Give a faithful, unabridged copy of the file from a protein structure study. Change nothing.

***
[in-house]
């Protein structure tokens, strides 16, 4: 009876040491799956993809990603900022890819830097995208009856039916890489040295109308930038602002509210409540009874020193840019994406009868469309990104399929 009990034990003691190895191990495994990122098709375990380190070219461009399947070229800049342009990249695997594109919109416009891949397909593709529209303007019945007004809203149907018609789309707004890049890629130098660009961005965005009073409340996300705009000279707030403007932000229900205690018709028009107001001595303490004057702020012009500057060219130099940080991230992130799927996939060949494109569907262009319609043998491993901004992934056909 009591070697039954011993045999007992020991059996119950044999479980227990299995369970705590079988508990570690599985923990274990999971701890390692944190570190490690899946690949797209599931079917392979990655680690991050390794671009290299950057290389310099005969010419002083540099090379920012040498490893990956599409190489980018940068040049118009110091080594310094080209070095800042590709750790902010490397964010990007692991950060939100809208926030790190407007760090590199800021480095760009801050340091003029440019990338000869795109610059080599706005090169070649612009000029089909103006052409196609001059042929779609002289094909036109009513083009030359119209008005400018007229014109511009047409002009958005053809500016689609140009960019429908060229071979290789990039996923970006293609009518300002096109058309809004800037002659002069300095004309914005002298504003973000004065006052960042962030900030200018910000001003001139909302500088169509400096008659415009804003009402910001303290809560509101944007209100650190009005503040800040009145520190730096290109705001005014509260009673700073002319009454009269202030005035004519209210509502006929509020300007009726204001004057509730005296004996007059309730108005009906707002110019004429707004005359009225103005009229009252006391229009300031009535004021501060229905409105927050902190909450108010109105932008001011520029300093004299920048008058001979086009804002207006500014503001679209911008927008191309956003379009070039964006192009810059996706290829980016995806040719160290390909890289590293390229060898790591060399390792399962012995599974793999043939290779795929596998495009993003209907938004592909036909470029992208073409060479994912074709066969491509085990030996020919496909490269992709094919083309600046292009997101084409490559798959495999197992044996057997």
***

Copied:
[in-house]
């Protein structure tokens, strides 16, 4: 009876040491799956993809990603900022890819830097995208009856039916890489040295109308930038602002509210409540009874020193840019994406009868469309990104399929 009990034990003691190895191990495994990122098709375990380190070219461009399947070229800049342009990249695997594109919109416009891949397909593709529209303007019945007004809203149907018609789309707004890049890629130098660009961005965005009073409340996300705009000279707030403007932000229900205690018709028009107001001595303490004057702020012009500057060219130099940080991230992130799927996939060949494109569907262009319609043998491993901004992934056909 009591070697039954011993045999007992020991059996119950044999479980227990299995369970705590079988508990570690599985923990274990999971701890390692944190570190490690899946690949797209599931079917392979990655680690991050390794671009290299950057290389310099005969010419002083540099090379920012040498490893990956599409190489980018940068040049118009110091080594310094080209070095800042590709750790902010490397964010990007692991950060939100809208926030790190407007760090590199800021480095760009801050340091003029440019990338000869795109610059080599706005090169070649612009000029089909103006052409196609001059042929779609002289094909036109009513083009030359119209008005400018007229014109511009047409002009958005053809500016689609140009960019429908060229071979290789990039996923970006293609009518300002096109058309809004800037002659002069300095004309914005002298504003973000004065006052960042962030900030200018910000001003001139909302500088169509400096008659415009804003009402910001303290809560509101944007209100650190009005503040800040009145520190730096290109705001005014509260009673700073002319009454009269202030005035004519209210509502006929509020300007009726204001004057509730005296004996007059309730108005009906707002110019004429707004005359009225103005009229009252006391229009300031009535004021501060229905409105927050902190909450108010109105932008001011520029300093004299920048008058001979086009804002207006500014503001679209911008927008191309956003379009070039964006192009810059996706290829980016995806040719160290390909890289590293390229060898790591060399390792399962012995599974793999043939290779795929596998495009993003209907938004592909036909470029992208073409060479994912074709066969491509085990030996020919496909490269992709094919083309600046292009997101084409490559798959495999197992044996057997």